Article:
American parents are a lot more flexible (or is it creative?) when naming their daughters as opposed to naming their sons. A survey of names since the 1940s found that the most popular names for girls changed seven times more than the most popular names for boys.
So while you won’t find any of the most popular girl names from 72 years ago on this year’s most popular list, at least three boy names are on both lists, according to genealogy website FindMyPast.com.
Even those of us who went with old-fashioned names went a little further back, skipping Betty, Carol and Shirley, which don’t even make the top 1,000 names for girls these days. But for boys, we still welcome plenty of Williams, Jameses and Davids, all of which have been in the top 20 names for boys for decades.
The eighth most popular girl name, Madison, wasn’t even heard of as a first name for girls back then. A researcher for Find My Past says that wildly popular name embedded into little girls’ consciences back in the ’80s in the mermaid movie “Splash.” Once they started having kids, they started naming their girls Madison.
Another difference in name lists for girls and boys besides how rapidly (or not) the names change is the sheer variety in girls’ names compared to boys’. According to the researchers, top 10 girl names represent a smaller overall share of girls than the top 10 names for boys. So if your son’s name is in the top 10, chances are he’ll know a number of other boys with the same name. If your girls’ name is in the top 10, there’s less of a chance that she’ll be on a soccer team full of like-named girls.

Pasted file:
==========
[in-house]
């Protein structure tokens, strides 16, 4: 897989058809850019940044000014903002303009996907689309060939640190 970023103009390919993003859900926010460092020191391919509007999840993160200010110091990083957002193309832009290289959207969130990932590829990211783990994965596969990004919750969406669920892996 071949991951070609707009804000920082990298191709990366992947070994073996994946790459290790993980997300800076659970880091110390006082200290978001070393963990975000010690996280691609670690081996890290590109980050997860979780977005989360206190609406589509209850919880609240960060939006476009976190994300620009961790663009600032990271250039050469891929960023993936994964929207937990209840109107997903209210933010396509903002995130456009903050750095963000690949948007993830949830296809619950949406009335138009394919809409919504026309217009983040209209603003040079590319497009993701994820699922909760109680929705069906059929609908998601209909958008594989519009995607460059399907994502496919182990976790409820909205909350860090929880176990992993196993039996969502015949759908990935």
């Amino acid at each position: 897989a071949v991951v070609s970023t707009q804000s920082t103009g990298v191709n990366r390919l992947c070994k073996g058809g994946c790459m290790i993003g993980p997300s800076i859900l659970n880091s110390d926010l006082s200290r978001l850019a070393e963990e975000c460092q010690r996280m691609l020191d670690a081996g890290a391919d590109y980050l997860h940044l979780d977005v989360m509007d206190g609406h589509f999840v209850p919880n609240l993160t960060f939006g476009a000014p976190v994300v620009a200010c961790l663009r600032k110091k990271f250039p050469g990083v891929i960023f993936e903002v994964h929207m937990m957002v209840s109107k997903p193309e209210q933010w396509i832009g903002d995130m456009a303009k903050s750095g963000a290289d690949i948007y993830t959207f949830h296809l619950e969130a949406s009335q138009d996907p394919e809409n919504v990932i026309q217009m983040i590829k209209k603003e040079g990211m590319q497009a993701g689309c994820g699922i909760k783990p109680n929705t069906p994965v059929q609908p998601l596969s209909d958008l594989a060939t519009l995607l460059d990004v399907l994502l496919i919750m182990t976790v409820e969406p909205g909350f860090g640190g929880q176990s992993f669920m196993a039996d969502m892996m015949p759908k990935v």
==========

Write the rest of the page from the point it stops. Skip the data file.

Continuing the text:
Other research into the reasons for the modern girl-boy names list gap may have to do with some very old-fashioned impulses. Namely, marrying off our daughters (ew!). From the Charlotte Observer:
Gender differences in naming may, even now, reflect different parental goals for sons and daughters, remarked Nicholas Christenfeld and Britta Larsen of UC San Diego, in a recent paper in The Psychologist. “By avoiding the most common and old-fashioned names, parents may enhance their daughters’ claims to be young and exotic, and thereby increase their mate value”, suggest Christenfeld and Larsen. “In choosing more common and historically popular names for their boys, parents may signal that their sons are mature and established, and so help them to attract young, exotic mates.”
When picking names for my three kids, each time I remember thinking how it seemed there were more girl names to choose from than boy. I guess this study confirms it. Of course, I’m a little freaked out that I might have been trying to enhance my daughters’ claims to be young and exotic. Probably, I was hoping for the opposite. Yikes! What about you? Surprised by these results?
And isn’t it funny to think that our kids might name our granddaughters Carol? I’m all for it. You?